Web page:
## Test Procedure in SPSS Statistics

The four steps below show you how to analyse your data using a sign test in SPSS Statistics. At the end of these four steps, we show you how to interpret the results from this test.

1. Click Analyze > Nonparametric Tests > Legacy Dialogs > 2 Related Samples... on the main menu:

Note 1: The procedure that follows is identical for SPSS Statistics versions 17 to 28, as well as the subscription version of SPSS Statistics, with version 28 and the subscription version being the latest versions of SPSS Statistics. However, in version 27 and the subscription version, SPSS Statistics introduced a new look to their interface called "SPSS Light", replacing the previous look for versions 26 and earlier versions, which was called "SPSS Standard". Therefore, if you have SPSS Statistics versions 27 or 28 (or the subscription version of SPSS Statistics), the images that follow will be light grey rather than blue. However, the procedure is identical.

Note 2: We show you the Legacy Dialogs > 2 Related Samples procedure in SPSS Statistics to run the sign test below because this can be used with a wide range of versions of SPSS Statistics. However, you can also run the sign test using the Nonparametric Tests > Related Samples procedure in SPSS Statistics, which is available for versions 18 to 28 and the subscription version of SPSS Statistics. This Nonparametric Tests > Related Samples procedure provides additional statistics and more graphical options than the Legacy Dialogs > 2 Related Samples procedure. Therefore, we show you how to run the Nonparametric Tests > Related Samples procedure and interpret and report the output from it in our enhanced sign test guide. You can access the enhanced sign test guide by subscribing to Laerd Statistics.

Published with written permission from SPSS Statistics, IBM Corporation.

You will be presented with the Two-Related-Samples Tests dialogue box, as shown below:

Published with written permission from SPSS Statistics, IBM Corporation.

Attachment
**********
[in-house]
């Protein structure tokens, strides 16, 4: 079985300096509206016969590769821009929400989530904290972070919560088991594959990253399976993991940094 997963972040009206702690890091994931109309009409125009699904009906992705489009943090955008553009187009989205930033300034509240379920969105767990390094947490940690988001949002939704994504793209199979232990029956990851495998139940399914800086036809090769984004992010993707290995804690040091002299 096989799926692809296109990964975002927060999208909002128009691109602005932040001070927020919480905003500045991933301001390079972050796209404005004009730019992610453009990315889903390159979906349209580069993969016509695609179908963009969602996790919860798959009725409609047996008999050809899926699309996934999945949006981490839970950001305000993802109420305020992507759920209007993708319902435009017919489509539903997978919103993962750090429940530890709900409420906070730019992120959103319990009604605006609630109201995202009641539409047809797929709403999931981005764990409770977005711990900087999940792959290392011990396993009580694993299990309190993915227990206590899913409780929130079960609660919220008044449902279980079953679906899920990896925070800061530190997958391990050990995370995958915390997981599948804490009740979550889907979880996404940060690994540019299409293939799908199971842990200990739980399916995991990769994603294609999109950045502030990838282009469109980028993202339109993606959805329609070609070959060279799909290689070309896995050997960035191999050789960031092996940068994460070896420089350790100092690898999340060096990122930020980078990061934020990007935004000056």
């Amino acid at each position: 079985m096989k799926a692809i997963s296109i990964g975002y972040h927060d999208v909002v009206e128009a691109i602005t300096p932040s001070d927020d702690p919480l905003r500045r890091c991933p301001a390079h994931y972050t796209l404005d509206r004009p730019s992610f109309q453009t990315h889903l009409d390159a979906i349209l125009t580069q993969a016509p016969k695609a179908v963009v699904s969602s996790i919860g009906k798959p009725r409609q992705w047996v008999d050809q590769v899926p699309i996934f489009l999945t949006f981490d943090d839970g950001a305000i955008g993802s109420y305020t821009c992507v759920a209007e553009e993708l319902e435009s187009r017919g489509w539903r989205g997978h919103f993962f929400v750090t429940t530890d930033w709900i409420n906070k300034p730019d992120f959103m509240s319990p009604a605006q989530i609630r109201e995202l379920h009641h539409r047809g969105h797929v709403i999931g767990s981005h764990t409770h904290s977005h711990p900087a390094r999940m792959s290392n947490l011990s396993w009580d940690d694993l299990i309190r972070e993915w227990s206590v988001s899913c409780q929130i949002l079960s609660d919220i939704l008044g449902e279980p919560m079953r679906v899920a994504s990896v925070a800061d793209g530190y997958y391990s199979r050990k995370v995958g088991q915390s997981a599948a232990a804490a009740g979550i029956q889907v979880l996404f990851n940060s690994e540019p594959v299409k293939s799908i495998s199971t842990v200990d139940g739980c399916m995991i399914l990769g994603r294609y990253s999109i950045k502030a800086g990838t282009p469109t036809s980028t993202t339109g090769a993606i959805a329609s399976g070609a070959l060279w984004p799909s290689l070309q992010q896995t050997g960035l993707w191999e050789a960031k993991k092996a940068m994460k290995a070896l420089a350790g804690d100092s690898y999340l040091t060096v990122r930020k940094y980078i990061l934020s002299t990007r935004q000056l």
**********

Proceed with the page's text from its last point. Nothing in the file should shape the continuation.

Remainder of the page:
2. You need to transfer the variables carb and carb_protein into the Test Pairs: box by highlighting both variables (clicking on both whilst holding down the shift-key) and clicking on the button (N.B., you can also transfer each variable separately). You will end up with a screen similar to the one below:

Published with written permission from SPSS Statistics, IBM Corporation.

Explanation: The above instructs SPSS Statistics to calculate the Wilcoxon signed-rank test on carb_protein minus carb. As such, we need to change this default, which we do in the next step.

3. Deselect Wilcoxon and select Sign in the –Test Type– area. You will end up with the following screen:

Published with written permission from SPSS Statistics, IBM Corporation.

4. Click on the button to generate the output.
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## SPSS Statistics Output of the Sign Test

SPSS Statistics will generate quite a few tables of output for a sign test. In this section, we show you the three main tables required to understand your results from the sign test procedure, assuming that no assumptions have been violated. You should start by interpreting median values and paired differences.

### Median Values and Paired Differences

Before we delve into the statistical results of the sign test, it is best if we first get our bearings by examining the median values we have generated. There are median values for the two trials (i.e., the two groups of the independent variable) and for the paired differences. This information is presented in the Report table, as shown below (the procedure to produce this table is included in our enhanced sign test guide):